Of course, it took a lot of “Blue Sky Imagination” to get there. This means that a ton of great ideas have been left behind. For example, the part of Galaxy’s Edge that serves as a Resistance outpost could have been much, much larger than it is today. Concept art shows jungle backdrops and towering trees reminiscent of the colossal baobab at the center of Disney World’s Animal Kingdom. Other footage shows visitors walking through pieces of petrified Black Spire trees that have fallen into the path.

Two blue bartenders are standing.  Large packs on their backs are connected to arcane instruments above them.

Village Bartender V02. “We slowly started peeling back the layers of reality, researching how we could get an alien bartender. We knew if it was an actor wearing a costume it would be a lot of preparation and it wouldn’t be the most practical way to go about it, so maybe the best way was to have an animatronic bartender. Something we could actually run around the clock. But then there are sacrifices with that, because you’re limited by the actual physicality of the interaction between that bartender and the guest. —Doug Chiang, Vice President and Chief Creative Officer of Lucasfilm
Image: Stephen Todd/Abrams Books

The book also details several shops and attractions that never made it into the final design. At one point, Galaxy’s Edge included a dark, seedy spice lair populated by aliens and Twi’lek dancers. There’s a design for a high-end draper, with elegant jewelry kept under glass. There are drafts for at least a dozen animatronic bartenders destined for Oga’s Cantina, including a few that would have floated inside a massive aquarium behind the bar. There’s even an alternate design for the Antiquities Lair of Dok-Ondar, which would have been lit by a massive chunk of kyber crystal embedded in the floor.

Perhaps the most interesting reveal in the book is that the designers of Galaxy’s Edge originally envisioned having many different types of characters roaming the park and interacting with guests. Concept art shows a ground crew servicing the Falcon and fully costumed aliens in several different settings. Several pieces even make mention of an elephant-sized animatronic named Elee that would circle the park on a loop offering rides.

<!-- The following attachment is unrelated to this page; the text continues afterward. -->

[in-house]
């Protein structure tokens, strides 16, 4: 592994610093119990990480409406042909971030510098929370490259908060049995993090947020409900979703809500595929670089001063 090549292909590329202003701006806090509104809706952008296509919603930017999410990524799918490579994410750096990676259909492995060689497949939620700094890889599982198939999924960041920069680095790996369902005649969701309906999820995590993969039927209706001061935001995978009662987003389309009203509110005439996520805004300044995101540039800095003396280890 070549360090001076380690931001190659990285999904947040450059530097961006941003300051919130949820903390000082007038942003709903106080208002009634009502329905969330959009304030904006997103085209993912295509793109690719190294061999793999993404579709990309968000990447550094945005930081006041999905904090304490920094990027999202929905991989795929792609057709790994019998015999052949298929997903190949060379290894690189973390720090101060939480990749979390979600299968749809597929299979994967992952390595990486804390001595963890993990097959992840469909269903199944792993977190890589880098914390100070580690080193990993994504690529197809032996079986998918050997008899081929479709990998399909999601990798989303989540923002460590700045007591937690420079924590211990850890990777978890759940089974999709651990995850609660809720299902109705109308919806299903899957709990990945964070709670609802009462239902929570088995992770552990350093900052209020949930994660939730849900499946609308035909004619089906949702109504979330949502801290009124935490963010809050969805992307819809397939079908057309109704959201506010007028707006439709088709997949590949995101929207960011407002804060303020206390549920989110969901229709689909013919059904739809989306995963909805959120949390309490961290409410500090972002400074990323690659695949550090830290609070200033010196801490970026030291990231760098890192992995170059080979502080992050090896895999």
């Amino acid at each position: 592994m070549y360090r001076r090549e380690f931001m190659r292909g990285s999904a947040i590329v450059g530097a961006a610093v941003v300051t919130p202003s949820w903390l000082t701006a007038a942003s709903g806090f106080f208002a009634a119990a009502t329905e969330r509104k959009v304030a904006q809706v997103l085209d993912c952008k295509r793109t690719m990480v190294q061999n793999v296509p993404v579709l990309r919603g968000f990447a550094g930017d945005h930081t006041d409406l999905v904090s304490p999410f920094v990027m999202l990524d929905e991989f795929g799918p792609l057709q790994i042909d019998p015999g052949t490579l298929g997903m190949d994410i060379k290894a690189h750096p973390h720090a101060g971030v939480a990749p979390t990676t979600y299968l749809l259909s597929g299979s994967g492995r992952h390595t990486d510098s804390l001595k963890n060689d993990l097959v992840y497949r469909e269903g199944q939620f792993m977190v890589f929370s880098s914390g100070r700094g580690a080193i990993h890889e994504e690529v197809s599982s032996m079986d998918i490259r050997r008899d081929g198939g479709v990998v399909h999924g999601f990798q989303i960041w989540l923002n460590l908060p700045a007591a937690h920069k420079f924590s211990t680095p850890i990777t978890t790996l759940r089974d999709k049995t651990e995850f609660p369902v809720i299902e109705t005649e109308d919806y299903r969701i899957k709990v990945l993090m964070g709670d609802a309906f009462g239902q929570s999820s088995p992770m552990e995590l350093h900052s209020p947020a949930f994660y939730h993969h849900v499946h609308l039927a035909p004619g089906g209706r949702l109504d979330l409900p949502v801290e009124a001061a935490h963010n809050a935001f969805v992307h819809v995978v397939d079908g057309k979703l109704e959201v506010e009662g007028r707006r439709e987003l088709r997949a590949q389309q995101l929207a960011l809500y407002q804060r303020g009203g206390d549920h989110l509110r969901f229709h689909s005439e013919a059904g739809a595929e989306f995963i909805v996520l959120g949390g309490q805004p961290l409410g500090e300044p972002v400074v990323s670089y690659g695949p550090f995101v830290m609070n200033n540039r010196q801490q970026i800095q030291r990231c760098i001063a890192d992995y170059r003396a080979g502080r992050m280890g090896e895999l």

Early concept art from Savi's workshop shows a lightsaber in the corner of a test rig and a blue-tinted hologram floating in the air above a station.

Interior of the Saber V01 room
Image: Ric Lim/Abrams Books

Finally, the final chapter of the book looks forward to the next stage of development at Disney World, specifically the Galactic Starcruiser hotel. Fans still don’t know how much a weekend at this high-profile fictional hotel will cost, but the book gives us our first look at its main character. The book includes the first images of the unnamed captain of the Halcyon: a blue-skinned Pantoran woman whose dress and demeanor vaguely recall Grand Admiral Thrawn.

Concept art showing a large speeder bike cum land speeder filled with jugs of blue milk.

Blue milk cart front V02. “For the milk stand, we thought we could have big plastic containers that hold liquid, almost like when they’re spraying crops or something. We thought about floating something and dress.—Tiemens
Image: Nick Gindraux/Abrams Books

Of all the Abrams books we’ve had the chance to preview here over the past few years, The Art of Star Wars: Galaxy’s Edge contains some of the newest and most unexplored materials to date. This makes it a treasure trove for all Star Wars fans, and especially those who have been lucky enough to visit Galaxy’s Edge – or those planning to do so in the future. The 256-page hardcover book has a retail price of $50 and goes on sale April 27.